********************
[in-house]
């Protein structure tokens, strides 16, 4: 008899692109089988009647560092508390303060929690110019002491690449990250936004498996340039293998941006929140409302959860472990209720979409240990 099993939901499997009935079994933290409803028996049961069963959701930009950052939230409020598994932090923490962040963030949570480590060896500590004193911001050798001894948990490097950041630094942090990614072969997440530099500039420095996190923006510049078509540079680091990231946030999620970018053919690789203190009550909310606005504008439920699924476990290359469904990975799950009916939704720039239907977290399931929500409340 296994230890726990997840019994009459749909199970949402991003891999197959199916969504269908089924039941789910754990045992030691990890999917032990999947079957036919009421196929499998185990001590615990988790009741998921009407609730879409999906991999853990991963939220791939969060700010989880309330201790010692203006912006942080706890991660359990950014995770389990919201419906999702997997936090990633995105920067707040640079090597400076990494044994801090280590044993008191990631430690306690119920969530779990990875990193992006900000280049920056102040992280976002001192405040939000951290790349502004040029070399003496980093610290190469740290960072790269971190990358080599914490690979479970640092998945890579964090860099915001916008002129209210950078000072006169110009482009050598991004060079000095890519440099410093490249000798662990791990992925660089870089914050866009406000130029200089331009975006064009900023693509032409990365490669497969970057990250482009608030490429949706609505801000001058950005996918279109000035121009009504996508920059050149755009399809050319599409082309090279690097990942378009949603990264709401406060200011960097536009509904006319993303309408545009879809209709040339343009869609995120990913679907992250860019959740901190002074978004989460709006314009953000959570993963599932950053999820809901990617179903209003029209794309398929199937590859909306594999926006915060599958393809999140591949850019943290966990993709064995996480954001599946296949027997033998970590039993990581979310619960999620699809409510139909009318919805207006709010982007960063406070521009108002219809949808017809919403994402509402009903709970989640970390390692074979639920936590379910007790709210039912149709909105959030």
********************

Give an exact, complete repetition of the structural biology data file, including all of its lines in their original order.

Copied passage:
[in-house]
């Protein structure tokens, strides 16, 4: 008899692109089988009647560092508390303060929690110019002491690449990250936004498996340039293998941006929140409302959860472990209720979409240990 099993939901499997009935079994933290409803028996049961069963959701930009950052939230409020598994932090923490962040963030949570480590060896500590004193911001050798001894948990490097950041630094942090990614072969997440530099500039420095996190923006510049078509540079680091990231946030999620970018053919690789203190009550909310606005504008439920699924476990290359469904990975799950009916939704720039239907977290399931929500409340 296994230890726990997840019994009459749909199970949402991003891999197959199916969504269908089924039941789910754990045992030691990890999917032990999947079957036919009421196929499998185990001590615990988790009741998921009407609730879409999906991999853990991963939220791939969060700010989880309330201790010692203006912006942080706890991660359990950014995770389990919201419906999702997997936090990633995105920067707040640079090597400076990494044994801090280590044993008191990631430690306690119920969530779990990875990193992006900000280049920056102040992280976002001192405040939000951290790349502004040029070399003496980093610290190469740290960072790269971190990358080599914490690979479970640092998945890579964090860099915001916008002129209210950078000072006169110009482009050598991004060079000095890519440099410093490249000798662990791990992925660089870089914050866009406000130029200089331009975006064009900023693509032409990365490669497969970057990250482009608030490429949706609505801000001058950005996918279109000035121009009504996508920059050149755009399809050319599409082309090279690097990942378009949603990264709401406060200011960097536009509904006319993303309408545009879809209709040339343009869609995120990913679907992250860019959740901190002074978004989460709006314009953000959570993963599932950053999820809901990617179903209003029209794309398929199937590859909306594999926006915060599958393809999140591949850019943290966990993709064995996480954001599946296949027997033998970590039993990581979310619960999620699809409510139909009318919805207006709010982007960063406070521009108002219809949808017809919403994402509402009903709970989640970390390692074979639920936590379910007790709210039912149709909105959030």